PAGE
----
Light Sport Aircraft

by Philip Greenspun, ATP-CFII in August 2010

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Light sport airplanes are designed to carry two people in clear daytime weather. They are limited to a maximum gross weight of 1320 lbs. (1430 for seaplanes), a maximum stall speed of 45 knots, and a maximum cruise speed of 120 knots. A light sport airplane's low speeds and restricted uses mean that pilots with fairly minimal training can operate safely.

Certified versus Light Sport Airplane?

In the United States, an airworthy used four-seat certified airplane can be purchased for $30,000. The used certified plane can hold a family of four, be operated through clouds under instrument flight rules (IFR), and be flown safely at night with appropriate training. How is it possible that anyone would want to pay $100,000 or more on a new light sport airplane with just two seats and no IFR capability?

The first problem with certified airplanes is that they were designed for a mission of practical transportation that hardly anyone wants anymore. The number of private airplanes and private pilots in the U.S. has been declining since around 1980. Within the mainland U.S., there is no way that a certified airplane can compete with a Honda Accord in terms of practical door-to-door transportation. The car has a much more comfortable interior with less noise and vastly superior climate control. A certified four- or six-seat airplane can be sensible transportation for a family with a second home on an island, but for most of us the Honda Accord will get there about as fast, with much more certainty, and in greater comfort.

Light sport aircraft are an attempt to turn back the calendar to the early 20th century when people flew for the joy of being up in the air, because they were fulfilling an ancient human dream, and because they wanted to enjoy the bird's-eye view. Dispensing with the array of instruments required for flying safely through clouds means that the light sport aircraft can have a less cluttered panel and therefore a better view outside. Having a slow stall speed means that a light sport airplane can be used effectively for aerial sightseeing.

Which is more fun?

Are light sport aircraft as much fun to fly as a heavier (certified) four-seater, for example? They should be more fun, in the same way that a 2000 lb. sports car is more fun to drive than a 4000 lb. sedan, which is more fun than the 7000 lb. SUV. There is less inertia so the airplane responds faster. If it is just one or two people, the only situation in which light weight is unwelcome is in windy or turbulent conditions. A heavier airplane is more stable and easier to land when the winds are gusty. If you're willing to plan your flying to occur on calm mornings, the light sport plane should always be more fun.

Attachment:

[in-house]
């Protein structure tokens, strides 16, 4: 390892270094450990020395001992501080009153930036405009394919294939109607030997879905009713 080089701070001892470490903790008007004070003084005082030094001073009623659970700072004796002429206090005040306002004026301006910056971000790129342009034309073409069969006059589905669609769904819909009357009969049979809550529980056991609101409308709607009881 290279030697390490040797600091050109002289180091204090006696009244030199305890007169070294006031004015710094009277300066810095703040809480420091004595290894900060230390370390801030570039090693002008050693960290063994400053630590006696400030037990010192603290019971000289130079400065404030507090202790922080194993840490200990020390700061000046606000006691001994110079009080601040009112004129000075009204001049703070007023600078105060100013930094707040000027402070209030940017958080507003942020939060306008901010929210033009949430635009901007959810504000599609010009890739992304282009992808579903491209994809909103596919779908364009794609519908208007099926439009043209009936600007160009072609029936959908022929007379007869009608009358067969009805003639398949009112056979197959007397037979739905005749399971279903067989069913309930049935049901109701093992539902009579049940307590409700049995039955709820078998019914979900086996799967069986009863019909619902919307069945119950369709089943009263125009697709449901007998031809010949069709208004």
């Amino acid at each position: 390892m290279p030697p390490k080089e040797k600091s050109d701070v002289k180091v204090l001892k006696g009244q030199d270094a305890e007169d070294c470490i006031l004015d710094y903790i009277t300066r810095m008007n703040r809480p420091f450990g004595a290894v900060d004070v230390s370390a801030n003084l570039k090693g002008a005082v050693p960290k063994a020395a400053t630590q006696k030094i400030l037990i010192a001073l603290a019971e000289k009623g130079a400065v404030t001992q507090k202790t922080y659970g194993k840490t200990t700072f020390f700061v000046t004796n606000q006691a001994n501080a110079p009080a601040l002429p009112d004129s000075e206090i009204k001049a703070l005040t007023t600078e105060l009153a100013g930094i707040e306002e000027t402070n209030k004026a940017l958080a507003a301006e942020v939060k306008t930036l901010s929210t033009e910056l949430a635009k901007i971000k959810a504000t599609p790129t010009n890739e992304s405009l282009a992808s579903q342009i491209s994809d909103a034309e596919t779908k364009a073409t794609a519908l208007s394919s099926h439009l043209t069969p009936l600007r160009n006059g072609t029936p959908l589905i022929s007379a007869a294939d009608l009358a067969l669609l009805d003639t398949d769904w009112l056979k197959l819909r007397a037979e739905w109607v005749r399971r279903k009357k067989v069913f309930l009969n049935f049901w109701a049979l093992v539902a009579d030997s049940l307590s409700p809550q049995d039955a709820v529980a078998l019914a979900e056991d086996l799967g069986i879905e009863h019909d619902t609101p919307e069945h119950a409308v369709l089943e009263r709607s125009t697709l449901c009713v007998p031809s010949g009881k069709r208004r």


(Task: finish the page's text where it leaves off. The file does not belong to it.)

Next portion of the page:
Learning to fly

If you enjoy learning new material and reading books you might just as well get a standard Private pilot certificate at the nearest flight school. You'll be better equipped to use Air Traffic Control services, to fly at night, and to get out of trouble in the event of unexpected clouds or heavy rain. With a standard pilot's certificate, you can fly a light sport aircraft without needing the periodic medical exam (every 2 or 5 years, depending on age) required of certified airplane pilots.

The minimum legal requirements for a conventional Private are 40 hours of experience, but most students require closer to 60 hours. The minimum for Sport Pilot is 20 hours, but a typical student may need closer to 40 hours.

Define your mission first

To make an intelligent decision between certified/standard and light sport aviation, start by writing down your mission. Do you want to fly from Point A to Point B or mostly takeoff and land at the same place? Do you want to carry more than one passenger? You'll use the same written mission when shopping for an airplane. There is no ideal aircraft for all missions.

Which light sport airplane to buy?

Choosing a light sport airplane is difficult because there are almost as many manufacturers as airplanes currently flying. How to narrow the search for the best airplane? I would recommend looking first at the long-established European light sport designs that Cirrus and Piper have chosen to remarket here in the U.S. Cirrus and Piper are filled with experts on flying and building airplanes. The fact that they picked the FK 14 Polaris and CZAW Sportcruiser is very confidence-inspiring. Another manufacturer worth investigating is Tecnam, which has been manufacturing airplanes since 1948 and currently produces both certified and light sport airplanes.

Although it would seem very simple to design a light sport airplane, there have been some unpleasant surprises, e.g., multiple crashes of the Cessna 162 Skycatcher during spin testing.


Text and photos (if any) Copyright 2010 Philip Greenspun.